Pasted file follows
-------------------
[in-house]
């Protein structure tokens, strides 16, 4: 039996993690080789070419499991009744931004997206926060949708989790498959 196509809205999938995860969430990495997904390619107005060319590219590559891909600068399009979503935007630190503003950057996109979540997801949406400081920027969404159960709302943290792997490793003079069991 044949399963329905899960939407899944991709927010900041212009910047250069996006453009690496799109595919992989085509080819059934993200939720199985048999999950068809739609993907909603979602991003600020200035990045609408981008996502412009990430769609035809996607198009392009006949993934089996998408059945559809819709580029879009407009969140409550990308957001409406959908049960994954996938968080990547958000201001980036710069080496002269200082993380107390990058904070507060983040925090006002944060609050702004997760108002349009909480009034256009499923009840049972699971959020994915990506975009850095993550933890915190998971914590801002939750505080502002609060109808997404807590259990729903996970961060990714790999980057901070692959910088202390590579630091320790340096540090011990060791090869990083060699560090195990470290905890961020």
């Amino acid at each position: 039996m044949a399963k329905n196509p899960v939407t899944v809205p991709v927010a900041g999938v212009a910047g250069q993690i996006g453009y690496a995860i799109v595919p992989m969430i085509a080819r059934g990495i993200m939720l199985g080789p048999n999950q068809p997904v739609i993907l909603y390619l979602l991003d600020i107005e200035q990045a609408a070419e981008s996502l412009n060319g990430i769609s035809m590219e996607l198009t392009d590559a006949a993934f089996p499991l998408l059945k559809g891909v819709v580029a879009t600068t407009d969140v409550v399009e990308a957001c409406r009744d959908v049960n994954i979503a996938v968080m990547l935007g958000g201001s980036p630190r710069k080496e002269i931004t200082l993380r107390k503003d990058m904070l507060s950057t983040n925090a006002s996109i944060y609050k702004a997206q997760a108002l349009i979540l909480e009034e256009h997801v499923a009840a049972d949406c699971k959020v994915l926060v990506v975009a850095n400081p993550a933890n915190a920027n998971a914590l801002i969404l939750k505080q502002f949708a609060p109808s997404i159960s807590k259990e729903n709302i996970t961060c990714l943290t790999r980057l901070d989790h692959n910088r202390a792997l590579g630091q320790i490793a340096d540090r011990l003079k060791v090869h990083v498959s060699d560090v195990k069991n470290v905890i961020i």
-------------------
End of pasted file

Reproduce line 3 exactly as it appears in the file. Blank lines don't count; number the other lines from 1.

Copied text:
């Amino acid at each position: 039996m044949a399963k329905n196509p899960v939407t899944v809205p991709v927010a900041g999938v212009a910047g250069q993690i996006g453009y690496a995860i799109v595919p992989m969430i085509a080819r059934g990495i993200m939720l199985g080789p048999n999950q068809p997904v739609i993907l909603y390619l979602l991003d600020i107005e200035q990045a609408a070419e981008s996502l412009n060319g990430i769609s035809m590219e996607l198009t392009d590559a006949a993934f089996p499991l998408l059945k559809g891909v819709v580029a879009t600068t407009d969140v409550v399009e990308a957001c409406r009744d959908v049960n994954i979503a996938v968080m990547l935007g958000g201001s980036p630190r710069k080496e002269i931004t200082l993380r107390k503003d990058m904070l507060s950057t983040n925090a006002s996109i944060y609050k702004a997206q997760a108002l349009i979540l909480e009034e256009h997801v499923a009840a049972d949406c699971k959020v994915l926060v990506v975009a850095n400081p993550a933890n915190a920027n998971a914590l801002i969404l939750k505080q502002f949708a609060p109808s997404i159960s807590k259990e729903n709302i996970t961060c990714l943290t790999r980057l901070d989790h692959n910088r202390a792997l590579g630091q320790i490793a340096d540090r011990l003079k060791v090869h990083v498959s060699d560090v195990k069991n470290v905890i961020i």